Biden transition live updates: Biden to talk jobs, meet with county leaders; Obama, Pence seek to boost Ga. Senate candidates

Senior Biden aides Friday defended the diversity of his early administration picks amid concerns being voiced by Black and Latino groups that nominees for marquee positions have so far been largely White.

Several advocacy groups have argued in recent days that Biden’s choices overall have been diverse but that has been less true of those selected for the most high-profile jobs.

“The president-elect certainly understands and hears and welcomes the voices that are pushing him on diversity. That is how we make progress in this country,” Kate Bedingfield, the incoming White House communications director told reporters on a Zoom call. “The groups that are advocating for diverse names are doing their jobs … and he’s doing his. He has thus far put forward historic nominees for a number of these positions.”

Bedingfield added: “I would remind you that we’ve only made eight of 23 Cabinet nominations at this point, so we are still very early in the process, and the president-elect is committed to selecting the most qualified individuals for each job, people who are going to bring diverse perspectives, who are going to bring diverse life stories to the table. I think he has shown that in the nominees he has rolled out thus far, and he’s certainly committed to continuing to do that.”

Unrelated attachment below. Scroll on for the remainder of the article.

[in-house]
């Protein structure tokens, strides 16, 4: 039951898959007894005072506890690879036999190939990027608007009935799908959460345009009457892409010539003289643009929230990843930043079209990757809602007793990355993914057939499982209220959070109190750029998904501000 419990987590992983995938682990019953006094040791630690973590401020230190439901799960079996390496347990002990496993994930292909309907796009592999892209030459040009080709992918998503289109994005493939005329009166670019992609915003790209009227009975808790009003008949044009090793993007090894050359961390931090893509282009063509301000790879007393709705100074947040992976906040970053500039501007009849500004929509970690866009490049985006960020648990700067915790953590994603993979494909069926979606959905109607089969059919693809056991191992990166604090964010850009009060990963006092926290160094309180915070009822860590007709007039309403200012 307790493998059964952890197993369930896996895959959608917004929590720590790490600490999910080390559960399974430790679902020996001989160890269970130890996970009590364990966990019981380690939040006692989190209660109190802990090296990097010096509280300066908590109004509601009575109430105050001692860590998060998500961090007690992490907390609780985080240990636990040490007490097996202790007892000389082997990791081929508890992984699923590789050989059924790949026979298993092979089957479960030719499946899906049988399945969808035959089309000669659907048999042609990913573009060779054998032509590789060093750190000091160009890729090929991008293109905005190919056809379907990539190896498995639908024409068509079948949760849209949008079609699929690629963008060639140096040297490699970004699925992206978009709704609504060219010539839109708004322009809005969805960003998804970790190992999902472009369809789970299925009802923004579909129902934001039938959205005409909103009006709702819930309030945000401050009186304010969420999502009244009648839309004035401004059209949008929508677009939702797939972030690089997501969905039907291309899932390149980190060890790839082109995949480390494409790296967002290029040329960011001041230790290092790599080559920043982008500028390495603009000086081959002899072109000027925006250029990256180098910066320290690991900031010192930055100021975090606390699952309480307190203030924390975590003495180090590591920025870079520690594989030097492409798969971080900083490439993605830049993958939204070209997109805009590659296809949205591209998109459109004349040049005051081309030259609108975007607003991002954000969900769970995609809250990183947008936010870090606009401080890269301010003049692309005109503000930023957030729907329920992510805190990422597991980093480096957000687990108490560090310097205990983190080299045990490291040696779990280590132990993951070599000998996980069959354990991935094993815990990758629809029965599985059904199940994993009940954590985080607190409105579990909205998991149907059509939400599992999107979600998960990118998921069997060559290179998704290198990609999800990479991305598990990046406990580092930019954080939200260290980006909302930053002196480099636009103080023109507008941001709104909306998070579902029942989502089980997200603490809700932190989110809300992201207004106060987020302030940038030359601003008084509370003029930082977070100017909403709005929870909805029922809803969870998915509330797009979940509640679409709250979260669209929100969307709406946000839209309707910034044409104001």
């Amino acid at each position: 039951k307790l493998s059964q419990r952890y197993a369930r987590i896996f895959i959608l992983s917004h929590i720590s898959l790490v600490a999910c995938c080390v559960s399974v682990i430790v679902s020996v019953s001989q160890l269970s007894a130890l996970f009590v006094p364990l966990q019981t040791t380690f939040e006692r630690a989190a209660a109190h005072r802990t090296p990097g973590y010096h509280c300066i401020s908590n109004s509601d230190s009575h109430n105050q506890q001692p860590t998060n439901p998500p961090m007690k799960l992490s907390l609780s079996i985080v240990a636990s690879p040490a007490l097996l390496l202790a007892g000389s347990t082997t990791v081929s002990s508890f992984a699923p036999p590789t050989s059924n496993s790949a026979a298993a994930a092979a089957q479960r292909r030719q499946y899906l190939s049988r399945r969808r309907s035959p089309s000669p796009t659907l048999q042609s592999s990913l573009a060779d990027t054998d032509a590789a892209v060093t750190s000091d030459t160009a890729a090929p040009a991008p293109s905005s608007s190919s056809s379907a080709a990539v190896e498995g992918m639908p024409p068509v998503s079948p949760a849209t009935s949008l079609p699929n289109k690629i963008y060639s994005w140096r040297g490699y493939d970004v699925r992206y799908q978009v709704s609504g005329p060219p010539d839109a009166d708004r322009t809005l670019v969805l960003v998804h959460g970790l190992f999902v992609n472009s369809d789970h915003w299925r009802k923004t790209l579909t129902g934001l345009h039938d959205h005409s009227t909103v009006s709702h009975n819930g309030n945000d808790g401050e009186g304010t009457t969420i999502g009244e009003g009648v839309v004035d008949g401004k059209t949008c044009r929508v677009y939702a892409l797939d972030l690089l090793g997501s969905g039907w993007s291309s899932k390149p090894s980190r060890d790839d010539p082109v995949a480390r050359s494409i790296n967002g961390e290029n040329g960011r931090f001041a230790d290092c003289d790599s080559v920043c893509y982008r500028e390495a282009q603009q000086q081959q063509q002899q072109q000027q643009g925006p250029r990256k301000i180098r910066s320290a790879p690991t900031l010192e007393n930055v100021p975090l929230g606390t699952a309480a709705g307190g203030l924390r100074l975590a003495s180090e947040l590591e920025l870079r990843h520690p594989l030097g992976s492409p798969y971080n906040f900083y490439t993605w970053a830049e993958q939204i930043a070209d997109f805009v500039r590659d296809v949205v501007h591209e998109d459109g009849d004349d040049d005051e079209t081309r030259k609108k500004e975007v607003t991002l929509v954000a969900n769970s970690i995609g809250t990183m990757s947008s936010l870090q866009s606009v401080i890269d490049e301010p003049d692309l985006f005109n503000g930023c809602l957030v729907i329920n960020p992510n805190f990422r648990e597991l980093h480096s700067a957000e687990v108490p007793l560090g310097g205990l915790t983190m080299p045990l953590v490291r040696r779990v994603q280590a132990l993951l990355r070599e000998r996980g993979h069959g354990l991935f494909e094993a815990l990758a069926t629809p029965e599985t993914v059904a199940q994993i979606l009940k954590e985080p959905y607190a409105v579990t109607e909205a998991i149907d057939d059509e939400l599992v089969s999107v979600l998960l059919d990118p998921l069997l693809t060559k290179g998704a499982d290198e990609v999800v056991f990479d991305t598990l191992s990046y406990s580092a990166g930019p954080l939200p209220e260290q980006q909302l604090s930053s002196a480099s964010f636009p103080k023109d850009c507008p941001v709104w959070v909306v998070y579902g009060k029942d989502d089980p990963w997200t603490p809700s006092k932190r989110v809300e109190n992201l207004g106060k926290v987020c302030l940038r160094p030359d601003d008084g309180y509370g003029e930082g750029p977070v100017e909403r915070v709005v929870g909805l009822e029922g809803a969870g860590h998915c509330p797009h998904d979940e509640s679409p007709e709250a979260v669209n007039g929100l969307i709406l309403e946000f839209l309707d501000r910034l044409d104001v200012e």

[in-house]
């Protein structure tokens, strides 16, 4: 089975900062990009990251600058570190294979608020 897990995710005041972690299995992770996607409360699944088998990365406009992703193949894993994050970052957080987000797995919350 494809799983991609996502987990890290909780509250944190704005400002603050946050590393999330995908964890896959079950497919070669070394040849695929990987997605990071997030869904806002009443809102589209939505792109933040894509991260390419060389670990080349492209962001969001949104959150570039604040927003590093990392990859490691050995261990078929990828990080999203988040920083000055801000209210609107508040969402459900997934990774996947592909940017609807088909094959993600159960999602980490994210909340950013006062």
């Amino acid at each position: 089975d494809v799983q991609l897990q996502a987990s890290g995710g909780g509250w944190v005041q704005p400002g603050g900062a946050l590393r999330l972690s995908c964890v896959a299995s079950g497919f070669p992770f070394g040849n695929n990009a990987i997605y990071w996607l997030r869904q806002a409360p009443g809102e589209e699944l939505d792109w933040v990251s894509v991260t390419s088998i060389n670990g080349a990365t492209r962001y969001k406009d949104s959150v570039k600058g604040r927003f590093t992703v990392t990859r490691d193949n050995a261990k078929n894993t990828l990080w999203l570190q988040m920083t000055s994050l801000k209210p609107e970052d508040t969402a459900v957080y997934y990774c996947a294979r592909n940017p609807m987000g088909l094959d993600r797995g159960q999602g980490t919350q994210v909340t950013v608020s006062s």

Bedingfield and Jennifer Psaki, the incoming White House press secretary, also fielded questions about concerns that have been raised about two of Biden’s picks: Neera Tanden to lead the Office of Management and Budget: and Heather Boushey as a member of the Council of Economic Advisers.

Tanden has drawn flak from Republican lawmakers for pointed tweets about them during her tenure as the chief executive of the left-leaning Center for American Progress.

Psaki said Biden has only nominated people whom he is convinced can do the job and noted that Tanden is “the first woman of color who is nominated to serve in that position.”

“She brings a fresh perspective to this role,” Psaki said.

The Biden aides also downplayed allegations about Boushey’s management skills and treatment of subordinates recently aired by a former colleague.

“Heather Boushey is a renowned progressive economist, and many people have spoken out in support of her nomination,” Psaki said, noting that the think tank that Boushey runs, the Washington Center for Equitable Growth, has taken issue with the former colleague’s characterizations.

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